Romero said it was important for the display to showcase women from many demographics, as well as representing a diversity of contributions to the workforce. She emphasized that prominent women like Jesusita Acosta Perrault, who served as New Mexico’s secretary of state from 1929-30, are given no special treatment over others like the Clovis railroad workers, Almeta Williams, Beatrice Davis, Liza Goss and Abbie Caldwell.
“They’re all of equal importance,” she said. “We didn’t want to make this hierarchy of women that are the most educated, the most intellectual labor will go on top and all these women who really support them are on the bottom. This is as much of an equal distribution as we could possibly do.”
It was also important to the museum to showcase women who had not been widely recognized before. Many are subjects whom Romero and her colleagues learned about through personal research or by patrons coming to the museum and asking about them. Others, like Acosta Perrault, had been extensively researched previously.
“We have a lot of women in our state that have contributed wonderful things that have been recognized … state holidays, or buildings, things like that,” said Romero. “But we wanted to highlight women who you would never know who these women were or pay attention to people such as this, people who really contributed to our society and haven’t gotten recognition for it.”
That includes women like Katherine Stinson Otero, who had two major careers in her lifetime. Originally from Arkansas, she was a “daredevil lady flyer” aviatrix who became the fourth woman in the U.S. to be issued a pilot’s license, in 1912. Her passion for flight was spurred by a hot air balloon ride she won in a drawing.
“Clearly, it was a great ride,” Heather McClure, a History Museum librarian who helped with the exhibition, said with a laugh. “She had convinced her family to sell their piano – she had this young music career, that was her plan – she convinced her family to sell the piano and pay for flying lessons. And then the whole family followed along. It was the Stinson Aircraft company. They gave flying lessons and she traveled all around the world doing record flights, night flights, mail drop flights, things like that.”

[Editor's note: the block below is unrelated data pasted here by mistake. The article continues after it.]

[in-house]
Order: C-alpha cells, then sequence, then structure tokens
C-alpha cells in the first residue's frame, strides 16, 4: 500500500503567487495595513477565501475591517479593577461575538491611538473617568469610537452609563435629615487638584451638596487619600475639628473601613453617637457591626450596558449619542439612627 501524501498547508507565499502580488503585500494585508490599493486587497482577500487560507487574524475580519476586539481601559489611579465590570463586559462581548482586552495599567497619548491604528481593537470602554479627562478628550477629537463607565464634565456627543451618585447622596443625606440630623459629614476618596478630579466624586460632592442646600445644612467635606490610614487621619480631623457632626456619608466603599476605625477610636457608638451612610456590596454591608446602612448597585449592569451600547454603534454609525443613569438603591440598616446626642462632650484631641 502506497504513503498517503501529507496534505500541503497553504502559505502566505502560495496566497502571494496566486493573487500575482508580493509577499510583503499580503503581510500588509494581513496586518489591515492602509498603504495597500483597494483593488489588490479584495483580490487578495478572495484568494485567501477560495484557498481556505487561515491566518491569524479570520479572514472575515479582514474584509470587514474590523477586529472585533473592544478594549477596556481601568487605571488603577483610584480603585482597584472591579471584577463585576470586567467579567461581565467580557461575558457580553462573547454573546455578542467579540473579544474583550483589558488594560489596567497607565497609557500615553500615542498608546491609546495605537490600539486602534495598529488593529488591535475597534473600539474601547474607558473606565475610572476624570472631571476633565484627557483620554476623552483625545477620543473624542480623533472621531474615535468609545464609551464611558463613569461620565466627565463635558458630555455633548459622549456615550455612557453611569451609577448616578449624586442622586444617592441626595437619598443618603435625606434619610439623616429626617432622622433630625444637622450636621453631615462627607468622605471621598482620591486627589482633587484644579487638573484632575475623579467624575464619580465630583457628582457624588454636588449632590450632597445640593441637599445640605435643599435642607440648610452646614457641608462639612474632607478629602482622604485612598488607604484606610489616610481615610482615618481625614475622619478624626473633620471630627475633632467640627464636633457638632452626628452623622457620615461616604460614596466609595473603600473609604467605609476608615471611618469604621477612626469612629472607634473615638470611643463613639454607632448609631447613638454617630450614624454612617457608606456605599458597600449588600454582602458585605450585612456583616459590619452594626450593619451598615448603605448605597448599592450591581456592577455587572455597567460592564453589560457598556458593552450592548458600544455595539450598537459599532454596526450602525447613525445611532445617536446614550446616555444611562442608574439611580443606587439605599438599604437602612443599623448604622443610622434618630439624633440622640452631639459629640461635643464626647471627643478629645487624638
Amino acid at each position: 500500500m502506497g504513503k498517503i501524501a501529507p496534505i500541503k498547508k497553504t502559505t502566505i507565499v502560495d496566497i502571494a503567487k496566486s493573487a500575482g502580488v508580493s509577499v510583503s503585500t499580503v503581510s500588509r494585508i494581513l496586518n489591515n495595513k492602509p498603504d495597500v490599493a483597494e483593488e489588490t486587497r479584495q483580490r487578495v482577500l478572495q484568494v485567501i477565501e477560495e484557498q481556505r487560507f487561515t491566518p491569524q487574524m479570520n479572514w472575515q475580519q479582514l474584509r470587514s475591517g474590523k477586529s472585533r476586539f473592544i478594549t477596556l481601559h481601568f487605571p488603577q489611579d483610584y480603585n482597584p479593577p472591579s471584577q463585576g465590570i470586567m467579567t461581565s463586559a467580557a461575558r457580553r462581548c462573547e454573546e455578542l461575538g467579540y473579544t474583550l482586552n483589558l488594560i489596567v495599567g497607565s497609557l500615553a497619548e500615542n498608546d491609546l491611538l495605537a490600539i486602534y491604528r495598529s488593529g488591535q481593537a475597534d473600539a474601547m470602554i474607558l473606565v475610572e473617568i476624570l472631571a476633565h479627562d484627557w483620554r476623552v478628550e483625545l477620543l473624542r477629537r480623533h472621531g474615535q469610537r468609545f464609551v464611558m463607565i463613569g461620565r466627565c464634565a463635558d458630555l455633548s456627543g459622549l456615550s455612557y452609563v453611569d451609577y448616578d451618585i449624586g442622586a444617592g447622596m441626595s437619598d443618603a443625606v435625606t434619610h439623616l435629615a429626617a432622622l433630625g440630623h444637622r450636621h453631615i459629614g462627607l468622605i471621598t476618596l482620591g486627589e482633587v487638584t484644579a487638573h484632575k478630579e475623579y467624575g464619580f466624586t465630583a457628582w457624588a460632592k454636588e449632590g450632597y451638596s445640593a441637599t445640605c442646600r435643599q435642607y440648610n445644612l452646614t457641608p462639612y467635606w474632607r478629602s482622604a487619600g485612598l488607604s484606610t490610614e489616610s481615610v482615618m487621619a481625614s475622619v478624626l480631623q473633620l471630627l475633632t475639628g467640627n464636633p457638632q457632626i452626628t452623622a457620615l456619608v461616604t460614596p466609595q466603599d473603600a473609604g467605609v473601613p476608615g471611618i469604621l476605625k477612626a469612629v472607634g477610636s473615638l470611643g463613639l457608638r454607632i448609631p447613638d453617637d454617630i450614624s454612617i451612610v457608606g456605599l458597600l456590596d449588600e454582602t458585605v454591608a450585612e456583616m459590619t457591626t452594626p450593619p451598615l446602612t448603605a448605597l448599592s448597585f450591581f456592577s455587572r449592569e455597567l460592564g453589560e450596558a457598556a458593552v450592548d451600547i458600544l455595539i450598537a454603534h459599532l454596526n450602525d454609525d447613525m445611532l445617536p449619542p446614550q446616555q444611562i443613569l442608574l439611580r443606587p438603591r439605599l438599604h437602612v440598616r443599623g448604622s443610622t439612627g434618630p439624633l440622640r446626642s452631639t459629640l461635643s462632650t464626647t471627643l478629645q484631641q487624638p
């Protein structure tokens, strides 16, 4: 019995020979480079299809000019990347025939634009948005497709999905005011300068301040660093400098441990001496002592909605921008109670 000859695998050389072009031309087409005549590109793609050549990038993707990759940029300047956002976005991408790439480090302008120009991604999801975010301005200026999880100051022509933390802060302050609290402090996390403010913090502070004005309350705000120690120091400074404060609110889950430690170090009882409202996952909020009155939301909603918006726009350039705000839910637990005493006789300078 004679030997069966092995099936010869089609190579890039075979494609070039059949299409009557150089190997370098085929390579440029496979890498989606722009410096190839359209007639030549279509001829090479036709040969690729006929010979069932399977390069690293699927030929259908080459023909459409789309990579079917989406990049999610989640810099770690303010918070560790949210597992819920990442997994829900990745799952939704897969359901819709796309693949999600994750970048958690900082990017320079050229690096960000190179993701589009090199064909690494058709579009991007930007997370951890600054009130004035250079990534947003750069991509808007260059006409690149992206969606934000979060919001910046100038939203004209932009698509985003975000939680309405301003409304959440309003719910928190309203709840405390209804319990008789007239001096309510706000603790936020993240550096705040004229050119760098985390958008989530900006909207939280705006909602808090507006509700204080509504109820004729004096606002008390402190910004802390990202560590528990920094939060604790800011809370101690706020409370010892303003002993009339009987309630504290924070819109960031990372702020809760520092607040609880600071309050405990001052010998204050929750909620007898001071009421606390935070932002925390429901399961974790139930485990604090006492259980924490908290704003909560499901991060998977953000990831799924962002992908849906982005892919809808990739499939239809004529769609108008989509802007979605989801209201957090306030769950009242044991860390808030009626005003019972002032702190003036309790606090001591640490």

After serving in World War I – she wanted to fly planes, but was rejected and had to drive ambulances instead – a tuberculosis diagnosis brought her out to Santa Fe. She came to stay at the Sunmount Sanatorium and eventually found a new passion: architecture. She partnered with famed architect John Gaw Meem and was involved with historic home restorations here in Santa Fe.
“I do love a good second act,” said McClure.
Over the next year, more stories are expected to be added to the wall. Romero and McClure mentioned adding biographies of ranch women, restaurateurs and Manhattan Project contributors in the coming months. After the exhibition closes at the History Museum, it could travel to other museums across the state.
Though the exhibit is beneficial for young girls and women to see, Romero said it offers something for everyone in New Mexico.
“It’s important for all people here in our state: kids of every age, people of every age, of every background, to see the value in our women and what we have done, what we can contribute, what we have contributed, what we continue to do,” she said.
Clarification: The story has been updated to clarify that the Rosie the Riveter sculpture is on loan to the New Mexico History Museum. It is not a part of the museum’s permanent collection.